Success obtained on an easy road will not last and will not bring fulfillment.
I recently attended a weekend football camp in Orlando with my 16 year old son put on by @NFA Quarterback Camps. We attended in Boston last year, where I learned that the camp is much more than just the fundamentals of football. The leadership make it very clear that their values center around the character ethic of the boys before any talk of x’s and o’s. They opened with a 30 minute talk centered on a simple theme that is emphasized throughout the weekend. The previous theme was “Being someone that those around you can trust and count on” and this week the theme was based on the latin word passio, where we get our word passion. His introductory talk on day 1 centered around the topic that, “if you wish to be great on the football field you must be willing to suffer and sacrifice in order to make those around you better and also be willing forgo your own greatness in order to achieve that aim.”
Here is a man telling my 16 year old that he has to sacrifice and be willing to suffer for those around him and I had to have a gut check!
Is that how I run my business? Am I committed to my clients, my employees and my trade partners to the point of self sacrifice? The answer was an easy no. After all, business is different than football and relationships like family and friends right? I have to get mine! Norm from my favorite TV show Cheers says it best. “It’s a dog eat dog world out there and I’m wearing milkbone underwear” and therein lies the conflict.
Passion– We’ve all heard the adage that we should be passionate about what we do. Does this also pertain to me as running my business? Shouldn’t I be passionate about contracting? It’s pretty safe to say that I am NOT! Isn’t passion something that you do despite the cost or reward? Aren’t we passionate about things simply for their own sake, like our children our wives or deer hunting? Maybe another way of framing it is, whether or not you would do it for free? I can certainly say that I would not be a contractor, if I wasn’t paid for the services I provide, so how in the hell can I ever be passionate about it?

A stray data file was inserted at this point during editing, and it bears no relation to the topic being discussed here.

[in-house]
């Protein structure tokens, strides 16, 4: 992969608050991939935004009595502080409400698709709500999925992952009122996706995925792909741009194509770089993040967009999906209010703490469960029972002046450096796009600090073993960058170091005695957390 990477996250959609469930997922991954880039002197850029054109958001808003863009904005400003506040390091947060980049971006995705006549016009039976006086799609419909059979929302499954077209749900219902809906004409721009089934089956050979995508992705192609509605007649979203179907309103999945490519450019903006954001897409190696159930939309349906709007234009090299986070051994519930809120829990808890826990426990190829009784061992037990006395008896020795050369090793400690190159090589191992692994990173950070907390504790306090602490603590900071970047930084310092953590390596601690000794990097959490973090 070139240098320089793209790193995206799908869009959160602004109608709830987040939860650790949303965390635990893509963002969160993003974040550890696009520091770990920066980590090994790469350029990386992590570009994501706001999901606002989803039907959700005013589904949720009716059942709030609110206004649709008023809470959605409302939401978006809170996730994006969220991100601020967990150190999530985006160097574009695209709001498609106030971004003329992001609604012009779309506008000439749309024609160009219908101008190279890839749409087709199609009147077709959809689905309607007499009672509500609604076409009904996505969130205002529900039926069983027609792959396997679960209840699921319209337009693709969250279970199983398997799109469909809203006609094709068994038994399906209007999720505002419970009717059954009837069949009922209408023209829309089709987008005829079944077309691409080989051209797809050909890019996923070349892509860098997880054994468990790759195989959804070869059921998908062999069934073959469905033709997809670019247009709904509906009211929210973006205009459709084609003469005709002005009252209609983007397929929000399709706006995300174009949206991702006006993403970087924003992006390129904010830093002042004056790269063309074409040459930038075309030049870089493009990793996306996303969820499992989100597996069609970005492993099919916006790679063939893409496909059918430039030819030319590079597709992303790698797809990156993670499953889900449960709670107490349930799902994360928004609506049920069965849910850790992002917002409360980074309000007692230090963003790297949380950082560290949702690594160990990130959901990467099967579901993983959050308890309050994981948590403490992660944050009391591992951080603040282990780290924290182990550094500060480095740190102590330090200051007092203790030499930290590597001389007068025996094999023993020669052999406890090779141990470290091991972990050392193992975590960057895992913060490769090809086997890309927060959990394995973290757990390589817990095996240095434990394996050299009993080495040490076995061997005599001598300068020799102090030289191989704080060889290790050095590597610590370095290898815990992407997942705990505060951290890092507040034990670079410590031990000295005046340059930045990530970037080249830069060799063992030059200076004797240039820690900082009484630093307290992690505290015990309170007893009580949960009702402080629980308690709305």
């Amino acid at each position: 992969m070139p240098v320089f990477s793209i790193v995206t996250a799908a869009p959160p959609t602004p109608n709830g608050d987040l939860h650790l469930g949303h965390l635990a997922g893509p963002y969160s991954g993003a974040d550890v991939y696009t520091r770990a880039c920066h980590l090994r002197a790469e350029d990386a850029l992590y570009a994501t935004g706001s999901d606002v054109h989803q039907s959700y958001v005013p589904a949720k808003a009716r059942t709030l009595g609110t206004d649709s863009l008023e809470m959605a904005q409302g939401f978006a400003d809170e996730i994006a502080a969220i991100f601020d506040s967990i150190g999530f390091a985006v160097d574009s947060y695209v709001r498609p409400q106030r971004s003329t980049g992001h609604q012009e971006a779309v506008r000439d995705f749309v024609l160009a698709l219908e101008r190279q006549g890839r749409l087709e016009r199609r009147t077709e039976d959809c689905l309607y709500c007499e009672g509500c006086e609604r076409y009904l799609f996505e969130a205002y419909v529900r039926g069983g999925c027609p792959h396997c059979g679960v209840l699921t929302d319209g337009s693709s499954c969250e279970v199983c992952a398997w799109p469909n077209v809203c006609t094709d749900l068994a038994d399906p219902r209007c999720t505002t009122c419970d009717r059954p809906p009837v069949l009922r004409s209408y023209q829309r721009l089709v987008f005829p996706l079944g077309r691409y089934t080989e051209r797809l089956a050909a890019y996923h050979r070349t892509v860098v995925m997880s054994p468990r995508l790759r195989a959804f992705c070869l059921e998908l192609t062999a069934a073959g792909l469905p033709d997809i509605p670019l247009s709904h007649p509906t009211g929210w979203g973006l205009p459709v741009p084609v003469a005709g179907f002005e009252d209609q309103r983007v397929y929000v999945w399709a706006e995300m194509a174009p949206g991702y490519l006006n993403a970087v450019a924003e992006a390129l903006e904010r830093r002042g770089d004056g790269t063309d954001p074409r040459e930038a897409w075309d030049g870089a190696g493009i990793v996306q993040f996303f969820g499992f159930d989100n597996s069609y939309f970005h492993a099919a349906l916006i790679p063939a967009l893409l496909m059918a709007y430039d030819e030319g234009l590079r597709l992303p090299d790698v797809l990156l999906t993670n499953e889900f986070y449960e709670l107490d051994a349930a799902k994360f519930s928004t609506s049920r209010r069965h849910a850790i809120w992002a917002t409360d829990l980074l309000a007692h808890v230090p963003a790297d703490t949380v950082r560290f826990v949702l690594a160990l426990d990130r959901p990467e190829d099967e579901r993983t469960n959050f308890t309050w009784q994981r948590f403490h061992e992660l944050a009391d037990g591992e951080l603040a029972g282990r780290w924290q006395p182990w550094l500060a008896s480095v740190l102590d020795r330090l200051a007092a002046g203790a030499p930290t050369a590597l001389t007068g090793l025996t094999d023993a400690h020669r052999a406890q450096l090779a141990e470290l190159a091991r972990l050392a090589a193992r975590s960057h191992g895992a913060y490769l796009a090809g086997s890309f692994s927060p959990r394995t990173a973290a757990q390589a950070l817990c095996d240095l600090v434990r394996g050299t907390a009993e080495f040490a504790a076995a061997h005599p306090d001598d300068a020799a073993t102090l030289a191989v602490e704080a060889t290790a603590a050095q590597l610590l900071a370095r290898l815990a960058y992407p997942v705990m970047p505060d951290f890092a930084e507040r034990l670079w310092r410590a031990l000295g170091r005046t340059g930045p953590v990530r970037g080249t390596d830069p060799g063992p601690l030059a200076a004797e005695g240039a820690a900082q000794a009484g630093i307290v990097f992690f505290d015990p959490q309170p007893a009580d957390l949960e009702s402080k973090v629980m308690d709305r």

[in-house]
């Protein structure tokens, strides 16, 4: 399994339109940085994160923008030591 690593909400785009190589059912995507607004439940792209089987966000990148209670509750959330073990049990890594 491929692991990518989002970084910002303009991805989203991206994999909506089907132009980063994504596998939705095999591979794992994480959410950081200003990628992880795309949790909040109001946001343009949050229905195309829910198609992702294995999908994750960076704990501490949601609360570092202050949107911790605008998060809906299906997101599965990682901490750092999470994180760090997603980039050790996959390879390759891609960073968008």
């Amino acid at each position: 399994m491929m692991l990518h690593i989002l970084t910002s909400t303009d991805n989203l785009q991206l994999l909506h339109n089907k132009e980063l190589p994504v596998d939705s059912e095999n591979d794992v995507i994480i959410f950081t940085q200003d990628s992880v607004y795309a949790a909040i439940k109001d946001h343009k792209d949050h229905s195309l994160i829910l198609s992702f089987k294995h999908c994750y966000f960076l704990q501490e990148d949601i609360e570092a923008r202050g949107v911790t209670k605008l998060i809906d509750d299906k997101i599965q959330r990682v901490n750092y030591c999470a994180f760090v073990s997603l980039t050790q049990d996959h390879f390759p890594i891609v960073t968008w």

What if?…. What if our businesses became not about serving ourselves, but rather serving the needs of our customers, our employees and our trade partners? What if our own needs were met as a byproduct of fulfilling the needs of those around us and not the other way around? What if we were passionate about serving others, similar to how we serve our families now? Service not because we expect something in return, but rather because it’s the right thing to do. How might that attitude transform our businesses and maybe our lives?
If you are anything like me then the early years of being self employed were defined by suffering and sacrifice. I did what I had to do regardless of whether I felt like it or not. Hot, cold, tired, wet, sore, no matter what, I dragged myself out there and got it done because there were people depending on me. People I cared for and loved more than myself. But somewhere along the way things started to shift and the I started looking for an easier road, a better way of doing things and trying to separate myself from all unpleasantness, pain and anything resembling suffering. Of course there is nothing wrong with trying to improve, make more money and get to a higher level in business, but something else went away too.
Passion- from the Latin. Passio- passion, to suffer (esp. Of Christ) is simply not a word that I would use to describe how I run my business. There may be suffering involved, but not the kind defined by passion. Suffering for me comes from bad decisions, procrastination, laziness, selfishness, greed and disorganization, both mentally and physically. If I am going to start serving others to the point of suffering, I will need a monumental paradigm shift.